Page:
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Shared Death Experiences (SDE)


Onlookers at the bedside of the dying often have profound spiritual experiences. The onlookers interpret their experiences as an empathic co-living of the passing away of a person who actually died. In terms of their core elements, shared-death experiences are indistinguishable from classic near-death experiences.

Therefore, shared-death experiences seem to call into question materialist neurophysiological explanations of near-death experiences. For the onlookers are not ill or injured, yet they report the identical phenomena reported by survivors of cardiac arrest or severe life-threatening illness. This analysis discusses shared-death experiences in terms of their (1) phenomenology (i.e., common characteristics) and (2) implications for rational study of the question of life after death.


The author Raymond Moody has studied shared-death experiences beginning in 1973, but more intensively since about 1980. At present, he has interviewed hundreds of people who had extraordinary experiences or alterations of consciousness—while attending the death of even someone else. The following elements characterize reports of shared death experiences.

1. Seeing the dying person's spirit leave the body

Bystanders say they see a roundish entity, often described as a golden-grayish mist, rise from the upper part of the body. In some cases the bystanders describe this as a transparent replica of the person who has died.

2. Accompanying the dying person part-way toward a light

Bystanders say they seemed to leave their own body and rise above it at the time when someone else died. Usually, they report seeing the "spirit" of the person who died. At some point, the bystanders return to their own body and the person who died seems to enter the light.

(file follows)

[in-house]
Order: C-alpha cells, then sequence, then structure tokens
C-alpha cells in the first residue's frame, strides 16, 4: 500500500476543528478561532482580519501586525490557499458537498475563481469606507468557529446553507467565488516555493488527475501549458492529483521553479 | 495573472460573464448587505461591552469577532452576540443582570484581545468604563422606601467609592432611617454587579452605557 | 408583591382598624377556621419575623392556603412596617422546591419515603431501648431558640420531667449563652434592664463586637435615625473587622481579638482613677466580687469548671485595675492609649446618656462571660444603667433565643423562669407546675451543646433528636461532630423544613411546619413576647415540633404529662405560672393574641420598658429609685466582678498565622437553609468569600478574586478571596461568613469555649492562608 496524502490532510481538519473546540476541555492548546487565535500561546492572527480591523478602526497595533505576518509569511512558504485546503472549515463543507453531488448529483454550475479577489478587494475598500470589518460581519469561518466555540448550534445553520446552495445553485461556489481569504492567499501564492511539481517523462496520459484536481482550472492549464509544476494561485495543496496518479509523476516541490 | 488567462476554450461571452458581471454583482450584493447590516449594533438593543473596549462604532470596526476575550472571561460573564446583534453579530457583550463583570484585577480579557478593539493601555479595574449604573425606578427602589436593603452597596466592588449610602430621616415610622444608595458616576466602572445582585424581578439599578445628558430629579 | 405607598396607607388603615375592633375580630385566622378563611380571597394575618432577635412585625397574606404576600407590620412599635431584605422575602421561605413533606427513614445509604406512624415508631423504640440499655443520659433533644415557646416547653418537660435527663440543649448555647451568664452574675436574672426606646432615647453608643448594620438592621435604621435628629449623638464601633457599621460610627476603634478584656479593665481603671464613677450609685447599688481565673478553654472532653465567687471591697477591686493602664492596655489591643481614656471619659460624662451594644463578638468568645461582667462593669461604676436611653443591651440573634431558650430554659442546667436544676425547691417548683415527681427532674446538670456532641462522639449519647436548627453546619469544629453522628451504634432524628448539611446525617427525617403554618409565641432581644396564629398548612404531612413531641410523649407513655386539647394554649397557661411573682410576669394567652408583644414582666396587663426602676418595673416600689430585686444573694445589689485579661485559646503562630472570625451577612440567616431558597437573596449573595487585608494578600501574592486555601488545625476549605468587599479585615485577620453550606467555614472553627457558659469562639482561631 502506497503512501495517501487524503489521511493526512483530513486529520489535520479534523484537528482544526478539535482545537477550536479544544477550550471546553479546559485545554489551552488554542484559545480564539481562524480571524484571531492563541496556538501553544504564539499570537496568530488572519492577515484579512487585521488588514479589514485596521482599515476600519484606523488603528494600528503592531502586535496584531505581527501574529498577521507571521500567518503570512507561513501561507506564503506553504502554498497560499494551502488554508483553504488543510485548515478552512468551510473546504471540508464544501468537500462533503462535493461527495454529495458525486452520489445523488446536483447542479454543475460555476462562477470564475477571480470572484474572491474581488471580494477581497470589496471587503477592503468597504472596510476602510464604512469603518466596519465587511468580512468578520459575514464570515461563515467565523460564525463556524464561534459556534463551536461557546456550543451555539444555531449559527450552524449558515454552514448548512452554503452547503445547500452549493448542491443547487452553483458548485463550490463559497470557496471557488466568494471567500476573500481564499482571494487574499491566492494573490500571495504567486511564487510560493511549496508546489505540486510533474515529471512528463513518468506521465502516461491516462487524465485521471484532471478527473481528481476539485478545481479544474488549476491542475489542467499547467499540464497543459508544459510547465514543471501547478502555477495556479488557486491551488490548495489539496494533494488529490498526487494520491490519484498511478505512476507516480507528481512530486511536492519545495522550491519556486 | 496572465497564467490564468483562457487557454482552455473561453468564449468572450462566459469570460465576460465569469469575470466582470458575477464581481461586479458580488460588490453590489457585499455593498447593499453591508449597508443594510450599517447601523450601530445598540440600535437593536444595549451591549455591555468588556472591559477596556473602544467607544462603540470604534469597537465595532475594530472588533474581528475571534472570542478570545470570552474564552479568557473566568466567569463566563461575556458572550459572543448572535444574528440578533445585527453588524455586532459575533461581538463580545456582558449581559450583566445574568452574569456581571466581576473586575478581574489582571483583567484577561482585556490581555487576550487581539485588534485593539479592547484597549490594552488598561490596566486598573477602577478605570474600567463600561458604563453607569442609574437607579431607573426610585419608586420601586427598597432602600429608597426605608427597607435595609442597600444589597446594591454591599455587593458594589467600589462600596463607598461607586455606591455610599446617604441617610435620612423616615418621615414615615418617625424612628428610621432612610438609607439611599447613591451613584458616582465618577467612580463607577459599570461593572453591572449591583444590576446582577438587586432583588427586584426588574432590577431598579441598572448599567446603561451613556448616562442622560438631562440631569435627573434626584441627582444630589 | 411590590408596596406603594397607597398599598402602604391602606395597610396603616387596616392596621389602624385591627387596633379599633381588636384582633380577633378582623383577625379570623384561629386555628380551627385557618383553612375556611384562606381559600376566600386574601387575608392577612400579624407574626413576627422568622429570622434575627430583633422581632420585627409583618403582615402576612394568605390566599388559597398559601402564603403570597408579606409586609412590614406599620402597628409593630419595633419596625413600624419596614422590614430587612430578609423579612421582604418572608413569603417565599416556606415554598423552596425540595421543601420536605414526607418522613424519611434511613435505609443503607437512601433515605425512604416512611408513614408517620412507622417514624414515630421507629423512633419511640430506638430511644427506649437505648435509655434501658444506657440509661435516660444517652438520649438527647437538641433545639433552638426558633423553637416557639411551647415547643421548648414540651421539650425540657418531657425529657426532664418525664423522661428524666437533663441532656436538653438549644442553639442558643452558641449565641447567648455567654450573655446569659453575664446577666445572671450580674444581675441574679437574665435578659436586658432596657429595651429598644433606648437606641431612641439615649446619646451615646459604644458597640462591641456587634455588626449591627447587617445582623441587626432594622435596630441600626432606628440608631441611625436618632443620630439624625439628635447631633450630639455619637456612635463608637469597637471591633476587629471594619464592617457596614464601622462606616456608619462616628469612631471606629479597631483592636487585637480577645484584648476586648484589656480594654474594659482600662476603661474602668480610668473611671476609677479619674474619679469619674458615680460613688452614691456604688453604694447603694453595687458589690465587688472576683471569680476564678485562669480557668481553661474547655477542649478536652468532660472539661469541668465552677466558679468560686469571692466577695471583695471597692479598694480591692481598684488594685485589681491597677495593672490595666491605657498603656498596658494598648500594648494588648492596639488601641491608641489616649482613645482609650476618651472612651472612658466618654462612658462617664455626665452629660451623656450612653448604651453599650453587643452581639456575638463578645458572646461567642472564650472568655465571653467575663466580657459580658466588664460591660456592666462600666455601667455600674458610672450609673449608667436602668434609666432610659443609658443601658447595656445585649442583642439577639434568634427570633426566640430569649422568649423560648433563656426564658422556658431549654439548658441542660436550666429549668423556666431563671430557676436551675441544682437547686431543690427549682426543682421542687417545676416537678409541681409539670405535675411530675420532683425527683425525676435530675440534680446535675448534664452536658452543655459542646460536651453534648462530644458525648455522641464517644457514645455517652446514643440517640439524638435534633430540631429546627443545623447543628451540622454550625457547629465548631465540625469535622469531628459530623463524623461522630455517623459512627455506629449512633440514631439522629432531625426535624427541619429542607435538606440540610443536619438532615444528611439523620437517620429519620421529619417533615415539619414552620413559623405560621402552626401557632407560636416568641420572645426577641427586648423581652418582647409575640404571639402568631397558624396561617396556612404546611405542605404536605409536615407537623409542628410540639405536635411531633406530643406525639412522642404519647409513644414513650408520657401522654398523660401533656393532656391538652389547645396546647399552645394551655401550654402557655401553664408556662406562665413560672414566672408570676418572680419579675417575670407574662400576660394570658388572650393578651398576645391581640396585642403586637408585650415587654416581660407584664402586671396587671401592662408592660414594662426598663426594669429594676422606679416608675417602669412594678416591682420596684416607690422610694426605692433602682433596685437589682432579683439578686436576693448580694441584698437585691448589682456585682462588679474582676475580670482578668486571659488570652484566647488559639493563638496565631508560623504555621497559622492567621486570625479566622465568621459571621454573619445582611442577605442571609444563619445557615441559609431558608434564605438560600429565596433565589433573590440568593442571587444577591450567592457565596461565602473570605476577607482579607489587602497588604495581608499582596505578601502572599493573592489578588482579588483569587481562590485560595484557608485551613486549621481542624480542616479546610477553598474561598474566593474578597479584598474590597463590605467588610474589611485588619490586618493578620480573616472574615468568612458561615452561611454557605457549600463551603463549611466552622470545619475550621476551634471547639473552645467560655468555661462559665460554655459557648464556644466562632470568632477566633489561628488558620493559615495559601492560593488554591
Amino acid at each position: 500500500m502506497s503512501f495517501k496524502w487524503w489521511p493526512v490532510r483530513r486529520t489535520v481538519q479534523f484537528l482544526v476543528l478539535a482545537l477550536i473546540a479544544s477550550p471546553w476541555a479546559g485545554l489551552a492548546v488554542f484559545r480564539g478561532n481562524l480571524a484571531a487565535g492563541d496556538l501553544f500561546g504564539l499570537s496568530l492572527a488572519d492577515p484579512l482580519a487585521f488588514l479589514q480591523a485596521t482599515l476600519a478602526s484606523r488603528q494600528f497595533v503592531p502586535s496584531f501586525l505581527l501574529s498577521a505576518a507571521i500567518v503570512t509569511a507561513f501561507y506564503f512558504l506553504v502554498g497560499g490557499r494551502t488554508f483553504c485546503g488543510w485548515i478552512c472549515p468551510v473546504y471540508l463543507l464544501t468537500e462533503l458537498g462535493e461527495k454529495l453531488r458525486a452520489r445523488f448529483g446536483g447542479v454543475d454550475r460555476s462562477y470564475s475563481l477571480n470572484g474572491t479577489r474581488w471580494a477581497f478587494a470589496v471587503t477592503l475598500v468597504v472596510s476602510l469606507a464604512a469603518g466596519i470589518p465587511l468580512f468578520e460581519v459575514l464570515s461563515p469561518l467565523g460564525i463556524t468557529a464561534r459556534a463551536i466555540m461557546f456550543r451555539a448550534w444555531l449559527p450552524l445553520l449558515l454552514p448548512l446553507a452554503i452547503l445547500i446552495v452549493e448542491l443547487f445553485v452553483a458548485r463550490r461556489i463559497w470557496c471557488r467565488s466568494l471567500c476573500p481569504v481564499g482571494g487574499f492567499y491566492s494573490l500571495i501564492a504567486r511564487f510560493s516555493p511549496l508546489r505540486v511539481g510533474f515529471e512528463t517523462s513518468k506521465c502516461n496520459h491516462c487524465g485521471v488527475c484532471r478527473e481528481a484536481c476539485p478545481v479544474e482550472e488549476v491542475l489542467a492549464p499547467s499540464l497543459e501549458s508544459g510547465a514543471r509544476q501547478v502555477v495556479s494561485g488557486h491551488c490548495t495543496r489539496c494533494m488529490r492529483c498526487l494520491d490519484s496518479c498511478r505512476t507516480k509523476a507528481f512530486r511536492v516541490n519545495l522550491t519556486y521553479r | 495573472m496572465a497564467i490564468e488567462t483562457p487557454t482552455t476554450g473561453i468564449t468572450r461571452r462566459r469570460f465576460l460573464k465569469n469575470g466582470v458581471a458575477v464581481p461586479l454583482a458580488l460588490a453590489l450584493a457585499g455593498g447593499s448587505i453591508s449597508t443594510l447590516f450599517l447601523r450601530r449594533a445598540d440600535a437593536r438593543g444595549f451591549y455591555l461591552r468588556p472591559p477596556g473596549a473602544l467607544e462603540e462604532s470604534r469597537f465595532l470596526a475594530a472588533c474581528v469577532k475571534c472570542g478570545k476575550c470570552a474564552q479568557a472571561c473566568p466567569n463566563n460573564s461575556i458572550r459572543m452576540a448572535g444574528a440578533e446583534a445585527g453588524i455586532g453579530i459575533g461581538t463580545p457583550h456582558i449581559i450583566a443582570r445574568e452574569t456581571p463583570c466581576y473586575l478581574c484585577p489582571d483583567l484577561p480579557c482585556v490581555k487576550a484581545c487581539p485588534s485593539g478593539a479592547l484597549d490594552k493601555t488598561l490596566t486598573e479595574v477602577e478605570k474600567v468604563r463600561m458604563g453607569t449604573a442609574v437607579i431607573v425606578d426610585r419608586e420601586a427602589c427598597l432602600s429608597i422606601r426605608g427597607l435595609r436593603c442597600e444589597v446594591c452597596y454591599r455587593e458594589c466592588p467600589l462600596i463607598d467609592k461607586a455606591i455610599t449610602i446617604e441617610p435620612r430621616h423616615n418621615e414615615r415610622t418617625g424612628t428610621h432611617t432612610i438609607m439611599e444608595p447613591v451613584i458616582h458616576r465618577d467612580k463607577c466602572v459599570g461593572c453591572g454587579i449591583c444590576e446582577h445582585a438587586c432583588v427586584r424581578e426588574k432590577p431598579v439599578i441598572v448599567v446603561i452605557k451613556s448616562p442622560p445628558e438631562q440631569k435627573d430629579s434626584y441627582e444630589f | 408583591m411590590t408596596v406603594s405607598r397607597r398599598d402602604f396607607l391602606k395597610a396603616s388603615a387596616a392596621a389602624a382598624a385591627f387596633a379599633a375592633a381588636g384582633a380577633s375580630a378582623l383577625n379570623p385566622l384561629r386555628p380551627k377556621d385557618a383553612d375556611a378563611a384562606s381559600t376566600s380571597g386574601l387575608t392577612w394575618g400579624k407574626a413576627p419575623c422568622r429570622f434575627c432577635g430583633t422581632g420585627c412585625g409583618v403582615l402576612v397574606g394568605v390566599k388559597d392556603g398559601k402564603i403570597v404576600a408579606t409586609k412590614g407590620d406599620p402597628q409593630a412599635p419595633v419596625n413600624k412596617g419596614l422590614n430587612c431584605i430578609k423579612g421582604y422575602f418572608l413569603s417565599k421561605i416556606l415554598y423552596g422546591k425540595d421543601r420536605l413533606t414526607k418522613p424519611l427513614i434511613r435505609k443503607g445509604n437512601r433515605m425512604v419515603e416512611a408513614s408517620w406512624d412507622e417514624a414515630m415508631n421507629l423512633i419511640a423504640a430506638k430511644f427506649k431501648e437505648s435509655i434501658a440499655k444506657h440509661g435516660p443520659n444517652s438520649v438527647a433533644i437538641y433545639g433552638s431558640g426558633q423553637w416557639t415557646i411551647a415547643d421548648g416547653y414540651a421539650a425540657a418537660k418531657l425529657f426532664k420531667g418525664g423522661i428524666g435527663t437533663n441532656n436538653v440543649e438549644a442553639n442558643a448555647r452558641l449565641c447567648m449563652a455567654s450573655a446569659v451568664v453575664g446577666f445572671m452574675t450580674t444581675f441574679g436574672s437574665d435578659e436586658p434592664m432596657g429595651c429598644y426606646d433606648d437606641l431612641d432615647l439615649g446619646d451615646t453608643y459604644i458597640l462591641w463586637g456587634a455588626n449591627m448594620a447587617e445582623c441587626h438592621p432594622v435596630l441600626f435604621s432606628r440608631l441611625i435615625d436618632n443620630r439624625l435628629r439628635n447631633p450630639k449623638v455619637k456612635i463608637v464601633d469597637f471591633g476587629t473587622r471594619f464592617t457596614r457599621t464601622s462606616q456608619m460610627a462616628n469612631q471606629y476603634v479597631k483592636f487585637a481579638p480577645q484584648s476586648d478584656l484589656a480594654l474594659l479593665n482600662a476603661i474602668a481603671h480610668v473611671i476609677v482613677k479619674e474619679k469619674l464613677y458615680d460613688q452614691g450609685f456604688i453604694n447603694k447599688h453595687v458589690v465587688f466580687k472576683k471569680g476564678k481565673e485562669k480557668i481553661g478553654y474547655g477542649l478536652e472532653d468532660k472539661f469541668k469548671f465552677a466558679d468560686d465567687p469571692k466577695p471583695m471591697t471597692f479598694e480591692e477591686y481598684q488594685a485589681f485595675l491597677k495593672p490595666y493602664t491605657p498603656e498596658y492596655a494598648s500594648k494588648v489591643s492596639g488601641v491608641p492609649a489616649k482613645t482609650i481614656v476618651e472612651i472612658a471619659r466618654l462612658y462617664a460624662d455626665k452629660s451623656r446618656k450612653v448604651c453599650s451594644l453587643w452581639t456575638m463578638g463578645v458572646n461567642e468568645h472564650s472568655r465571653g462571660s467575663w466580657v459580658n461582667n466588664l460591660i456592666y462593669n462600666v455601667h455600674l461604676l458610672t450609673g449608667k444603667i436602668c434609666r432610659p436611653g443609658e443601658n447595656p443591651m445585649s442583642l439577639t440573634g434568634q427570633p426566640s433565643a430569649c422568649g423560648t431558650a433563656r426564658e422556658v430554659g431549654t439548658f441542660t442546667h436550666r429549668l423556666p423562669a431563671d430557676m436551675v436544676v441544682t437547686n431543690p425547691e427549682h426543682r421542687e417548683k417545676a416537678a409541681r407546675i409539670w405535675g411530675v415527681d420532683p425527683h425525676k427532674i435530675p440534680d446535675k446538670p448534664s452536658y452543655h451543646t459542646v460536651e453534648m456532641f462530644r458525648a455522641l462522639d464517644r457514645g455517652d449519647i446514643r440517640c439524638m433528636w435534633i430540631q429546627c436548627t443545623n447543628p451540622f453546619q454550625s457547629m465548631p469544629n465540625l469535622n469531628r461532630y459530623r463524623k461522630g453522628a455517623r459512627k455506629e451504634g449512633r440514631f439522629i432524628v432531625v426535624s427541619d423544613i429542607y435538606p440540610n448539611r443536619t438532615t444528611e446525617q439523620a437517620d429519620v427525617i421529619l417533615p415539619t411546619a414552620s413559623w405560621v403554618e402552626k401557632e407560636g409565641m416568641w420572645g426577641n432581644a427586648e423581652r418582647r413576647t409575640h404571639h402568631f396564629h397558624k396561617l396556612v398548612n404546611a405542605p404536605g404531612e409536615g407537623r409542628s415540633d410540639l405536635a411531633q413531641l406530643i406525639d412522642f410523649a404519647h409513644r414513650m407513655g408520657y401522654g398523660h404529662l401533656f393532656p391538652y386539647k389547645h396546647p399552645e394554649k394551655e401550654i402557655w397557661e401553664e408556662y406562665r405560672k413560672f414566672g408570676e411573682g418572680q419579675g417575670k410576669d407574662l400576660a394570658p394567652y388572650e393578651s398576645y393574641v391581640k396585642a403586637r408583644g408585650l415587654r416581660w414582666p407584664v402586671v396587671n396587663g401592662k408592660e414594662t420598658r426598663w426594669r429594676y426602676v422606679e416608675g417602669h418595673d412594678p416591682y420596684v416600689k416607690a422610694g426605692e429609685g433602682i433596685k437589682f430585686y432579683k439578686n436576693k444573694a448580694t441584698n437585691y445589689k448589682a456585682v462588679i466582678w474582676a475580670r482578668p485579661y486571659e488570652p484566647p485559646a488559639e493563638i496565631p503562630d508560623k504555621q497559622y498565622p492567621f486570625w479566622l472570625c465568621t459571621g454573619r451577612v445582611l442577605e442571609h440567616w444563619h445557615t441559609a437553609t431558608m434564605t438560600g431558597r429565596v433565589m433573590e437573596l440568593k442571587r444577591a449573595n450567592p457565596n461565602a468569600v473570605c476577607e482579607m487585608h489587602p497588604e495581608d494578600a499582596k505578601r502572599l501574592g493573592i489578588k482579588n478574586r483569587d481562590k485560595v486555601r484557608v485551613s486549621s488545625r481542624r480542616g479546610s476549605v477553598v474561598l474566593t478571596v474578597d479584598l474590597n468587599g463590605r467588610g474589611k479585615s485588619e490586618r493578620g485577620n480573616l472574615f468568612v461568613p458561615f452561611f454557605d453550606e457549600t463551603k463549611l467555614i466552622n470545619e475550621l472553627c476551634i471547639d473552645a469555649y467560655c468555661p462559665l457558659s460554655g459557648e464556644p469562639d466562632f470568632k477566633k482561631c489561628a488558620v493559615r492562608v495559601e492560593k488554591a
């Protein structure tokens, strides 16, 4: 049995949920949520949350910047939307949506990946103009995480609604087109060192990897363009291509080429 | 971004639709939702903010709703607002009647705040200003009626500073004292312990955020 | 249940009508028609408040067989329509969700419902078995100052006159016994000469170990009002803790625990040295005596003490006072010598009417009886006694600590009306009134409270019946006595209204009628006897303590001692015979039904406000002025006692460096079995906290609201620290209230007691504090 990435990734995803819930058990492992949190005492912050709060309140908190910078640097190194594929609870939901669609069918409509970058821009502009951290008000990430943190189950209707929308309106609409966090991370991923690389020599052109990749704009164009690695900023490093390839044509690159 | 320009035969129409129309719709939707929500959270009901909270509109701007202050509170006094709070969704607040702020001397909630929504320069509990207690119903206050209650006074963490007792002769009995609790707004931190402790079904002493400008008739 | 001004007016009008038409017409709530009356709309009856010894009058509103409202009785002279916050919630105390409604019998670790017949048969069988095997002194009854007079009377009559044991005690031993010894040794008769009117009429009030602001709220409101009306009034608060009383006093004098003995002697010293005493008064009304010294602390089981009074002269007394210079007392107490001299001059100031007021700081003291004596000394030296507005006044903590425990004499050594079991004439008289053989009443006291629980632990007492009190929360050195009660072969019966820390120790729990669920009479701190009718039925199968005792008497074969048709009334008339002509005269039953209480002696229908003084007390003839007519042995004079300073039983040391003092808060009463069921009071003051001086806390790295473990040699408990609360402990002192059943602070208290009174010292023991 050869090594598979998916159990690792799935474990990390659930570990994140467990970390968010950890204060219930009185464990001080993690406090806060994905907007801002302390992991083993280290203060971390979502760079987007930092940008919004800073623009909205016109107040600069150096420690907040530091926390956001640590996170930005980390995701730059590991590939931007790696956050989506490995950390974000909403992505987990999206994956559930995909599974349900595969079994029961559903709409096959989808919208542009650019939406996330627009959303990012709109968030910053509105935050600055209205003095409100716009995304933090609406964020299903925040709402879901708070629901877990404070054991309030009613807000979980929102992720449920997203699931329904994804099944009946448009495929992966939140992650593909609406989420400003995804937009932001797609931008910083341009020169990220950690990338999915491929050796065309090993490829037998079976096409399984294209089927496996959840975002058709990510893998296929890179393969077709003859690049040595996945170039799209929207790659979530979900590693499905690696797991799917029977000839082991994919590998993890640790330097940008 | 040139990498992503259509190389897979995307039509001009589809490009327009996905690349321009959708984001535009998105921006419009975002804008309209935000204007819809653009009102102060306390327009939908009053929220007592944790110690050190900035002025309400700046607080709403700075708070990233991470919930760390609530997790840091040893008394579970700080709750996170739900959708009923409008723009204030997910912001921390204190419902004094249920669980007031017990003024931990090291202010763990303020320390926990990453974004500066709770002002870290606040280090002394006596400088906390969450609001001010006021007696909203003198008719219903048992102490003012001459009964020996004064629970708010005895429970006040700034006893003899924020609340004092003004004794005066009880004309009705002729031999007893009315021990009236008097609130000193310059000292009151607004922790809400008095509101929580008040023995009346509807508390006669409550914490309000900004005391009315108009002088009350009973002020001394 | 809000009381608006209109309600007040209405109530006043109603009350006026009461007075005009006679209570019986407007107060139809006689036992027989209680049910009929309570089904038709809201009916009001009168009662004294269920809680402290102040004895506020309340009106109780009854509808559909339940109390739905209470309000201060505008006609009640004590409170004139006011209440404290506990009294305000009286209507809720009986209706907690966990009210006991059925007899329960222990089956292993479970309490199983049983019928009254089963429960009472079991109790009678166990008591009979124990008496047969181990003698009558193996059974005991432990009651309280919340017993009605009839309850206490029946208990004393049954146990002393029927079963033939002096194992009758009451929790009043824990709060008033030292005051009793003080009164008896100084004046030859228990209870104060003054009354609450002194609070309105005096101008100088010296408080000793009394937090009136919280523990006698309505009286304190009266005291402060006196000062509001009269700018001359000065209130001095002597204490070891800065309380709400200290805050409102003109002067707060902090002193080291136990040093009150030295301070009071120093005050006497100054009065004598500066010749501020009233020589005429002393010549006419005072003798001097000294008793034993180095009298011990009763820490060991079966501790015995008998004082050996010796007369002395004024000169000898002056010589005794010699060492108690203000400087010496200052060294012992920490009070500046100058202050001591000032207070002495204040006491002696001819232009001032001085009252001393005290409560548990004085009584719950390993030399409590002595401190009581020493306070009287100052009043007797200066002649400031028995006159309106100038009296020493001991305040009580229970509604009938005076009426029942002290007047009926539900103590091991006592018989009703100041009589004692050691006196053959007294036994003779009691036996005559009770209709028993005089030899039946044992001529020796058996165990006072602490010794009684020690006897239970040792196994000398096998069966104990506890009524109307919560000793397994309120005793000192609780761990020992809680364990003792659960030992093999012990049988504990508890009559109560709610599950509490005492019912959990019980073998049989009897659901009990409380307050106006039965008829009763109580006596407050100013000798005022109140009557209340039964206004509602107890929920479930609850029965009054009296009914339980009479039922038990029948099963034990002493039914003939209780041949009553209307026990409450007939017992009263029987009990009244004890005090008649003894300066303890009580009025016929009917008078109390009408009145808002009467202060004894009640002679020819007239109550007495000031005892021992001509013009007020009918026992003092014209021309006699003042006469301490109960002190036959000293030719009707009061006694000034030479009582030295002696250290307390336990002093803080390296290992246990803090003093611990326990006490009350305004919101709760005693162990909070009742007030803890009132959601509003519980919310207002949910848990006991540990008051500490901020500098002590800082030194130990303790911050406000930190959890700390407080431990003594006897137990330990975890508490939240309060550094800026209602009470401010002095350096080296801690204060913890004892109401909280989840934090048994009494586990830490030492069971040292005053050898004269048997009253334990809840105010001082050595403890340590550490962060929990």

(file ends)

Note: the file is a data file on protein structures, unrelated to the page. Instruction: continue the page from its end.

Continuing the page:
3. Experiencing a change in geometry of the room

Bystanders say that when someone else died it seemed that they entered into another realm that did not operate by the rules of three-dimensional geometry. For example, they may say they found themselves out of their bodies and viewing the room from an impossible angle. Sometimes, it seems that the cubical hospital room seems to take on the configuration of a funnel. However, they say that this alternate geometry is impossible to describe in the words of ordinary language.

4. Hearing beautiful music

Bystanders sometimes report that as someone in the room died they heard beautiful music. Again, the music is said to be so beautiful that they find that no words are adequate to describe it.

5. Seeing a brilliant light

Bystanders say that an unearthly light of love and comfort filled the room as someone died. This was not an ordinary physical light they say, but a supernatural light of peace and comfort.

6. Perceiving spirits entering the room

Bystanders say they see apparitions, apparently of the dying person's deceased loved ones, enter the room around the point of death.

7. Empathically co-living the life review of a dying person

Bystanders view images or scenes of the life of the person who is passing away. Sometimes, this takes the form of a holographic panorama that surrounds the bed of the dying.

Implications of Shared-Death Experiences for Afterlife Research

The reported elements of shared death experiences are indistinguishable elements of classic near-death experiences. That is, the components of the narratives of the two types of experience are the same. Furthermore, narratives are all we have to go on in assessing the meaning of such experiences. Hence, there is no clear basis for saying that near-death experiences and shared-death experiences are distinct phenomena. That implies that neurophysiological explanations of near-death experiences are not adequate. Bystanders at the death of someone else are not ill or injured, yet they report the same experience.


Moody, Raymond A. Jr., MD, PhD and Perry, Paul (2010). Glimpses of Eternity. Guideposts.

The book recaps several hundred reports of shared-death experiences collected during thirty years of investigation on the subject.

Prominent Researchers of NDEs and Consciousness

Dr. Raymond A. Moody

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